Can my lender sell my property and accelerate a heloc?

Q: I have been sick for over one year and my income has drastically decreased. My life is in shambles. Car was repossessed, no cable, internet or home phone, gas and electric. I have shutoff notices, but I was eligible for programs to help me. Today I opened the mail and a letter from my bank where I have a 30K HELOC is telling me they have charged off the balance on my account of $30,788.88 and accelerated this balance. Now I owe it in full. I’ve been trying to work with them for the last 6 months and have gotten nowhere. They were sending me an application for a hardship assistance, but I NEVER got them. They said it was sent twice. My main concern is if they can foreclose on my mortgage and must I pay them in full? I’m not even working, I don’t have that kind of money laying around. I am frightened and don’t know what to do, please help me, I am really scared. (Pittsburgh, PA)

A: Get to a consumer law attorney immediately. If this home equity line of credit is a lien filed on your home, they certainly can foreclose. It is my hope that a civil complaint has not been filed against you and you failed to answer it and thereby a default judgment has been taken against you. If there is time to answer the complaint, an attorney can do that which will slow the process. The creditor cannot just foreclose without filing a lawsuit against you and obtaining a judgment in court. Normally, the creditor goes after the property and does not seek a judgment against you personally, for any deficiency between what the house resells for and what you owed on the contract. However, the contract would need to be reviewed in order to confirm this. Again, look for an attorney.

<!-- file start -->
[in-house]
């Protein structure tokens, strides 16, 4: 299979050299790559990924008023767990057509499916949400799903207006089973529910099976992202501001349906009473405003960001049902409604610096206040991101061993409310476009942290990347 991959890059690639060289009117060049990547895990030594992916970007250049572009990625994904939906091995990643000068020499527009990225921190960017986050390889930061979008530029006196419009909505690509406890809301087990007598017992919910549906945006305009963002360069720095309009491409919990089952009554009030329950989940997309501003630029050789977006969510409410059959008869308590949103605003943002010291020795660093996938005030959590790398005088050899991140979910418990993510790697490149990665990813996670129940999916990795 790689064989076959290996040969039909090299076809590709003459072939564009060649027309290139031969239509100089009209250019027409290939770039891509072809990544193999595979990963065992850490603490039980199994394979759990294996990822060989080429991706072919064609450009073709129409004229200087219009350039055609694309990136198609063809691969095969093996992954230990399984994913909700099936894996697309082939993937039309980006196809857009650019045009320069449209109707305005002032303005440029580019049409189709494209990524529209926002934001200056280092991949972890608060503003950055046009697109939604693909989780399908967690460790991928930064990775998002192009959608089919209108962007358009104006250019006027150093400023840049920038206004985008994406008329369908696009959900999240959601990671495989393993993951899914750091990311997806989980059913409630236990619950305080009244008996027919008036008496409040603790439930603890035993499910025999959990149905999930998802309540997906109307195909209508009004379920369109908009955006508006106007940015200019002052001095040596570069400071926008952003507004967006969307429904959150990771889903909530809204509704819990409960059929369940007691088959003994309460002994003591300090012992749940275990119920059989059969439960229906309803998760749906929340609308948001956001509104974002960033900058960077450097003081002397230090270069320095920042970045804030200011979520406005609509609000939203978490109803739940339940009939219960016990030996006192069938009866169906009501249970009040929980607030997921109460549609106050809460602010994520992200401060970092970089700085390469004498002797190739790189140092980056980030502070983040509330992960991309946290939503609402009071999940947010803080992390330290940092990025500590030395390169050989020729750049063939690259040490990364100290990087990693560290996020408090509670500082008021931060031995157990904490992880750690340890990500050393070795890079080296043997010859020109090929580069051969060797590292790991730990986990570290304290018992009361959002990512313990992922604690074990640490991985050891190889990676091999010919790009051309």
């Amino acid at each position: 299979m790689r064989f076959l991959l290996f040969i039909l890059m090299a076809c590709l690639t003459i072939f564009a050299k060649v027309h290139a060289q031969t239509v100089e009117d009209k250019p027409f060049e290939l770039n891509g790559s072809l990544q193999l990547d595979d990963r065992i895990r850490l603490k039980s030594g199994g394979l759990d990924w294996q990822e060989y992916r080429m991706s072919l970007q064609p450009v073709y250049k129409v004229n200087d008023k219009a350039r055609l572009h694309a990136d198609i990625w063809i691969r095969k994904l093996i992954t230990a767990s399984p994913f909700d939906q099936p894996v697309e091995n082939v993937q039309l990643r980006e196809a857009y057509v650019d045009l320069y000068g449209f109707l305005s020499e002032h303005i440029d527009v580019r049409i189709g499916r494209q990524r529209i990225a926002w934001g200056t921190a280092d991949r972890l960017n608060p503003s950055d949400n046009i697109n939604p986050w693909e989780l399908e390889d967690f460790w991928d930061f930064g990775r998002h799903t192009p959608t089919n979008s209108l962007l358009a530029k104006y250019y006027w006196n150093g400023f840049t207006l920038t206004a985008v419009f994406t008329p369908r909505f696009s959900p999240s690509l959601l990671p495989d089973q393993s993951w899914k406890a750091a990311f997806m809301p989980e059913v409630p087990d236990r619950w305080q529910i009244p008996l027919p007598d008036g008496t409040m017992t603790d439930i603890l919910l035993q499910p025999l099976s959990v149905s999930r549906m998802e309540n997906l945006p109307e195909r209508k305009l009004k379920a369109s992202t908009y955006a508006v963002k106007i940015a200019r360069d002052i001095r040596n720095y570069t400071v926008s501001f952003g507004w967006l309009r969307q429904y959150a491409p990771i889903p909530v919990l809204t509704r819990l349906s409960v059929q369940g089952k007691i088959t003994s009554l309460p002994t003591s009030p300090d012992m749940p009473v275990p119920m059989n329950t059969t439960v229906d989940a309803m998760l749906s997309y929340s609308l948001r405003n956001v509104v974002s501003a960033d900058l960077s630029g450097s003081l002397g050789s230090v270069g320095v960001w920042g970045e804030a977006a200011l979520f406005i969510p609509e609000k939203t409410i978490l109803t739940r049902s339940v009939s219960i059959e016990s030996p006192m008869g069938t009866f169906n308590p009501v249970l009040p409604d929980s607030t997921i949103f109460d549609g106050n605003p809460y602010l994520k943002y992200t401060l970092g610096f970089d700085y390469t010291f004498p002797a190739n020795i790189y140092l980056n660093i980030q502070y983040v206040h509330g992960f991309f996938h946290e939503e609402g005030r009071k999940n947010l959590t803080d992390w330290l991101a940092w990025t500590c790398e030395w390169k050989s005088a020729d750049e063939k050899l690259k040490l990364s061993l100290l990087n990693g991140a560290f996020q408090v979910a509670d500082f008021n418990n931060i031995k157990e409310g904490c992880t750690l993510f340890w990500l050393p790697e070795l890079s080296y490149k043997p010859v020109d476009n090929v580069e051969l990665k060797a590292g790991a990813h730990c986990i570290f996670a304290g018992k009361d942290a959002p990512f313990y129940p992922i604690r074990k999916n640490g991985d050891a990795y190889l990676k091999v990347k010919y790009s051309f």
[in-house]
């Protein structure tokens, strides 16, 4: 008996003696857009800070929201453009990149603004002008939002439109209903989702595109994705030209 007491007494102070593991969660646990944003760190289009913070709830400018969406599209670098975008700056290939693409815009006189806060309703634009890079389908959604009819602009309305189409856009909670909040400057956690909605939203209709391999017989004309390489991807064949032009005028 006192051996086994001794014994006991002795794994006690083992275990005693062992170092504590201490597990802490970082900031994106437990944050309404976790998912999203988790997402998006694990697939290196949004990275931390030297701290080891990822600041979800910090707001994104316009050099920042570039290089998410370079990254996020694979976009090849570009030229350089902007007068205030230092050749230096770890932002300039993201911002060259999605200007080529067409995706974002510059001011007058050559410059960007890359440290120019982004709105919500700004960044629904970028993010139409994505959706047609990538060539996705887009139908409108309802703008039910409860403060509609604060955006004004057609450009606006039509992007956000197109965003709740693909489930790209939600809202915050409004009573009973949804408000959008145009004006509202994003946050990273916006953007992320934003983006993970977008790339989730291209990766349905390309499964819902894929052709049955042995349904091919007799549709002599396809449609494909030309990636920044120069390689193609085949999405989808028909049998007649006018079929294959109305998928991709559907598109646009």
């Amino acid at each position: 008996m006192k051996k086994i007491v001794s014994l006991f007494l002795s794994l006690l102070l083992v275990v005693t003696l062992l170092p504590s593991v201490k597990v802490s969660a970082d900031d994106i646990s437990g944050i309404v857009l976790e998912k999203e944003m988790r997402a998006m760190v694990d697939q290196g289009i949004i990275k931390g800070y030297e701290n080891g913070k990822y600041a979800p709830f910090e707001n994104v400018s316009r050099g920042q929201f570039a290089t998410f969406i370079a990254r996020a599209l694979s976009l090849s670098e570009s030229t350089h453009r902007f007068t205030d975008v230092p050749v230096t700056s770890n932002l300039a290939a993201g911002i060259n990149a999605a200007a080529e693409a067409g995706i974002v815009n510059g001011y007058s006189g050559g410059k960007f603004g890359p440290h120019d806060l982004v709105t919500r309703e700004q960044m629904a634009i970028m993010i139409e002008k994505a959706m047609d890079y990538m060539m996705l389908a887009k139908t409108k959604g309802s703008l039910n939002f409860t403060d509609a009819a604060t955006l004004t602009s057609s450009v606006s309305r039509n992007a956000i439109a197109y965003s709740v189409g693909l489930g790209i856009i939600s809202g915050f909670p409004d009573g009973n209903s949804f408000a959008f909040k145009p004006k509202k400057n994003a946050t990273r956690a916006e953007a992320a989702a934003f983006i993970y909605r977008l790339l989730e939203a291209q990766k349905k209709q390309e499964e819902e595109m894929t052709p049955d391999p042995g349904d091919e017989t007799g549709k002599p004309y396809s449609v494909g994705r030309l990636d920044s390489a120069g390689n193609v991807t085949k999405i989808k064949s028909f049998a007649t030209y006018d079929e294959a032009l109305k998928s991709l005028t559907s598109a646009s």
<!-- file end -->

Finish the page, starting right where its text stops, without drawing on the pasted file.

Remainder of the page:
Am I responsible for my spouse’s credit card bills when he dies?

Q: If either spouse passes away is the surviving spouse responsible for credit card debt the deceased spouse rang up?

A:  Usually not, but more information is needed. Is the surviving spouse’s name on the card? Did the surviving spouse make purchases that can be attributed to him or her, or were the purchases for the benefit of both spouses or for the marital home? Did the surviving spouse sign anything or ever use the card? A consumer lawyer or even an estate lawyer may be able to advise you with more information. If the above questions favor the surviving spouse, then these debts are owned by the estate of the deceased spouse.